Mobike upgrades in Shenzhen

After clocking up 280 million hours of ridership in the city of Shenzhen, Mobike has decided to relaunch its local fleet with 80,000 new yellow-colored bicycles.

The bicycle-sharing company that seems to have emerged triumphant from the industry’s recent consolidation wars began replacement work on October 16. It is the third time Mobike, which is was acquired by the tech conglomerate Meituan, has done a full replacement since it entered Shenzhen three years ago. Cai Junlian, area manager of Meituan Bike, said the company will ship all of its old bikes out of Shenzhen.

This is Mobike’s fifth upgrade, and its new models are a big improvement in terms of comfort, durability, and safety (better braking). Moreover, now riders can use the Meituan app, which means they do not have to pay a deposit. Users switching over from the original Mobike account will keep their balance and other information.

Mobike has been hugely popular since launching in Shenzhen in October, 2016. This is a young and energetic city, with most users aged 20 to 40. They have travelled 2.8 billion km on these bikes, which has been good for the environment: Mobike data estimates the equivalent of 67,200 tons of vehicle emissions have been saved, which would be the same as planting 61 hectares of forest. A single Mobike has been unlocked at most 47 times within a day, on average.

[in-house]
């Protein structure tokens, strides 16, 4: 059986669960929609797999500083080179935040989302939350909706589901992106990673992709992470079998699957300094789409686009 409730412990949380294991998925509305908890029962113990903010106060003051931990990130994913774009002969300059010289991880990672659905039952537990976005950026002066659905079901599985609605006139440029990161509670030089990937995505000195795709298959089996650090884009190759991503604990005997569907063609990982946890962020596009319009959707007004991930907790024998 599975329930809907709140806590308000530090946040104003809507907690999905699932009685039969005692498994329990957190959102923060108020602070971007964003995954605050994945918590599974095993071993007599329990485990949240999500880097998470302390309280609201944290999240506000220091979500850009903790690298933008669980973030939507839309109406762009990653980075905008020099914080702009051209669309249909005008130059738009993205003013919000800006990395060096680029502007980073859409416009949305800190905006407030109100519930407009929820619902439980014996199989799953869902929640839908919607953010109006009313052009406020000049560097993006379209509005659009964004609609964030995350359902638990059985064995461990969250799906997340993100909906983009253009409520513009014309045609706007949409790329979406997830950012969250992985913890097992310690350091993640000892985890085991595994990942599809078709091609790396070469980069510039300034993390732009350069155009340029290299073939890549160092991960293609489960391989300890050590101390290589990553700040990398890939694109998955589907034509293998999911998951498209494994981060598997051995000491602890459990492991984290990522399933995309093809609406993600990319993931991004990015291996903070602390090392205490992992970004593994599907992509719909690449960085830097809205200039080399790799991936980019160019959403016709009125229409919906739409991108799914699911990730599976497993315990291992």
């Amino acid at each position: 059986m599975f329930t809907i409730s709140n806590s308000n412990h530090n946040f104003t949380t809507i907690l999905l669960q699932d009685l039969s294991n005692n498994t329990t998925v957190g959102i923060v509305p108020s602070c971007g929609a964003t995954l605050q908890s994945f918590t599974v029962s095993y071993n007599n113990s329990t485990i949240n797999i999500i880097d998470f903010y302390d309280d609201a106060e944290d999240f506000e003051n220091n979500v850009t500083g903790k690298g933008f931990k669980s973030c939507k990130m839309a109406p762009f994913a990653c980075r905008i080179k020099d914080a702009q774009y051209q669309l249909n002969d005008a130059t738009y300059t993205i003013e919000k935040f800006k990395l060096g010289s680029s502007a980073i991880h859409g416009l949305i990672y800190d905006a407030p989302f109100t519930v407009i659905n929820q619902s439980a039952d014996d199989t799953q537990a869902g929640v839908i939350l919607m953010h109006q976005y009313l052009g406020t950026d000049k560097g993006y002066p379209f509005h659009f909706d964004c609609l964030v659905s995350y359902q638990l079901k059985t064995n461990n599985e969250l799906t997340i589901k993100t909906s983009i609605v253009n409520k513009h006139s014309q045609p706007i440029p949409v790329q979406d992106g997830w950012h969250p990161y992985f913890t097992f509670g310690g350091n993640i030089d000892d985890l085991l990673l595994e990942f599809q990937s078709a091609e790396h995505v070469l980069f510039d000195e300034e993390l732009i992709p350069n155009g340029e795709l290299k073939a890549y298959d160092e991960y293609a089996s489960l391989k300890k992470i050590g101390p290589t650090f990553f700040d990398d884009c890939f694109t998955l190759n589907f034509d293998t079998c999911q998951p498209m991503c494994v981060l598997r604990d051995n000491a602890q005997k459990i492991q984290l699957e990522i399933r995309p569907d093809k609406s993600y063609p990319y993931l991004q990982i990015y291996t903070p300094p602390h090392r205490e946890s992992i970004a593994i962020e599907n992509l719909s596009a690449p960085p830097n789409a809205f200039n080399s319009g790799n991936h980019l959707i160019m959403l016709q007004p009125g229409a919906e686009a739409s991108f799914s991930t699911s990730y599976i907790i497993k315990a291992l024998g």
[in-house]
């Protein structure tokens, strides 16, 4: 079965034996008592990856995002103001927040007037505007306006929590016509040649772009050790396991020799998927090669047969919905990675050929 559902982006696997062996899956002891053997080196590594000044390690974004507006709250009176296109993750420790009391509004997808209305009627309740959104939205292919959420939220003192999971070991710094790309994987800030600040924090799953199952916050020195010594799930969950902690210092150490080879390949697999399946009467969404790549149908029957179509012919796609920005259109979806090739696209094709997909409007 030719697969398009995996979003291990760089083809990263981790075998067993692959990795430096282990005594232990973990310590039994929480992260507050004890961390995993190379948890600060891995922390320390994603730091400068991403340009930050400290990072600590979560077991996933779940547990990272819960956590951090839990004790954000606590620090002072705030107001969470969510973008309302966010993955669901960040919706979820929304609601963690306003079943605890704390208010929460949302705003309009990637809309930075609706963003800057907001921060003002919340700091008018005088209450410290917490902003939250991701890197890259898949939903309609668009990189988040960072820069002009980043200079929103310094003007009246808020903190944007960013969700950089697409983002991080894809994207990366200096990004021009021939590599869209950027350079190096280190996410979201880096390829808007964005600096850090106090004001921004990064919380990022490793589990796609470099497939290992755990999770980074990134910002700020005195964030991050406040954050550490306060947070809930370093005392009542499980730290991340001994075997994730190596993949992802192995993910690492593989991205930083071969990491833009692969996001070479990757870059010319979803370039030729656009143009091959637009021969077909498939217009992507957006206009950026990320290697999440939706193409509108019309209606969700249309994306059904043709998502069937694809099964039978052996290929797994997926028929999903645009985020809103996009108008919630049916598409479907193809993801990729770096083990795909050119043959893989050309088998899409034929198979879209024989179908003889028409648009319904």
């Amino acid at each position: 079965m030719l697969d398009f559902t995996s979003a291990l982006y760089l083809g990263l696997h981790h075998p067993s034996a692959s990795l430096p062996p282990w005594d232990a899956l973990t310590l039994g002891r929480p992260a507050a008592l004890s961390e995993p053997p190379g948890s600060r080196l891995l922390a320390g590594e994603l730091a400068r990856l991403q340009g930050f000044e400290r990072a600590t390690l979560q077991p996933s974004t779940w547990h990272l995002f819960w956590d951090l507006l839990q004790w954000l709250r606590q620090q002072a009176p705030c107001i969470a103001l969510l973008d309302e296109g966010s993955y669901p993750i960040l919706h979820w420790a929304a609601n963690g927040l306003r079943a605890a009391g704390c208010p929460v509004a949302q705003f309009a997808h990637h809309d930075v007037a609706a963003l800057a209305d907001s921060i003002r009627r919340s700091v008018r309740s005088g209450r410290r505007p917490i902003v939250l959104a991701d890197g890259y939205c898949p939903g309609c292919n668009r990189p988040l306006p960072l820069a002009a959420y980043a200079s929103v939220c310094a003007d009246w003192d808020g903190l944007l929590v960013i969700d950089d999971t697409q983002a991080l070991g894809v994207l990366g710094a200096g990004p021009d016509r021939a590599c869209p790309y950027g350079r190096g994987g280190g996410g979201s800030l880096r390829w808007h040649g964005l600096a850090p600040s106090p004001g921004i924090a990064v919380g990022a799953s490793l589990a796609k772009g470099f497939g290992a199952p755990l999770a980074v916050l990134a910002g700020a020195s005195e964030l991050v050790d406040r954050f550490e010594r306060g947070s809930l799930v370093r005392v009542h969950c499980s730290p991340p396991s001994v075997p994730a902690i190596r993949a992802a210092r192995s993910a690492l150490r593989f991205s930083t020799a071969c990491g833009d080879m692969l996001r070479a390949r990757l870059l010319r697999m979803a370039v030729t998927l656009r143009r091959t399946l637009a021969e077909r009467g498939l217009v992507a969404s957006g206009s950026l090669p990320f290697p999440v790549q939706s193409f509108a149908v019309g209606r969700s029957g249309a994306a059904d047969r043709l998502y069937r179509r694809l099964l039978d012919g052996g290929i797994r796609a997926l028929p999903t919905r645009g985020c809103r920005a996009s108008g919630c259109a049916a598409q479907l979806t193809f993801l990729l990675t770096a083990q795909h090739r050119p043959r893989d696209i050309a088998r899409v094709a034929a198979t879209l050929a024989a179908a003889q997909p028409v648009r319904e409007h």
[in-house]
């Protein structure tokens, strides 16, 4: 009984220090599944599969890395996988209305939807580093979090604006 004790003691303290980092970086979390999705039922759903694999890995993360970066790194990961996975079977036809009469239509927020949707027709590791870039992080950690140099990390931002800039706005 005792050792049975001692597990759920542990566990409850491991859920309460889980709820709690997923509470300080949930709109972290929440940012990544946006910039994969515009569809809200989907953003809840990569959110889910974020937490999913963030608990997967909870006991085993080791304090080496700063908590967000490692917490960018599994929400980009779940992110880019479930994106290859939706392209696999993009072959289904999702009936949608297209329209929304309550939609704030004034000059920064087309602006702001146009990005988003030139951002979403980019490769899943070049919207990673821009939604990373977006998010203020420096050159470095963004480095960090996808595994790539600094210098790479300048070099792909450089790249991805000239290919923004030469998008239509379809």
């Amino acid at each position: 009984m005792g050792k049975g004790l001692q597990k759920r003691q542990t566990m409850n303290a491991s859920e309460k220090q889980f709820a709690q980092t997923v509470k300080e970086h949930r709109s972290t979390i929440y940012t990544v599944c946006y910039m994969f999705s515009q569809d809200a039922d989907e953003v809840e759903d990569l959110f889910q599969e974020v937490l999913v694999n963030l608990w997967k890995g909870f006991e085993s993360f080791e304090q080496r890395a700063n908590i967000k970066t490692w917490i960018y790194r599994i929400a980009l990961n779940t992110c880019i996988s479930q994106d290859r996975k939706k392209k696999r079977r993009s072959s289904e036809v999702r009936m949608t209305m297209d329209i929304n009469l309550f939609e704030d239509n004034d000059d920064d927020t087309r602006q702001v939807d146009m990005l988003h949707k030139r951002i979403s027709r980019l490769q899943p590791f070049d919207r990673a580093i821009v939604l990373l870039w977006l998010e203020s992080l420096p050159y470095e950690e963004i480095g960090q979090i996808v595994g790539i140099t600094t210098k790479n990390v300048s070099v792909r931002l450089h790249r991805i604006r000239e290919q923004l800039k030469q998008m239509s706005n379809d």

The city’s favorite riding areas are in Longhua, Nanshan and Futian. During holidays, hot spots include Baoan avenue, Lao Jie and other scenic spots and business circles.

Morning “rush hour” on bikes is 7am to 9am. But late evenings are becoming popular, especially from midnight to 6 am, when most public transport is closed. Late-night workers find it a convenient, reliable and safe means of transport home.

The change to yellow bikes is being welcomed by riders, apparently. It is being seen as a magnanimous move, as Meituan was the “winner” of the bike wars, after buying out the “yellow enemy”, Ofo. It seems that Meituan management realised yellow was the preferred color for riders.

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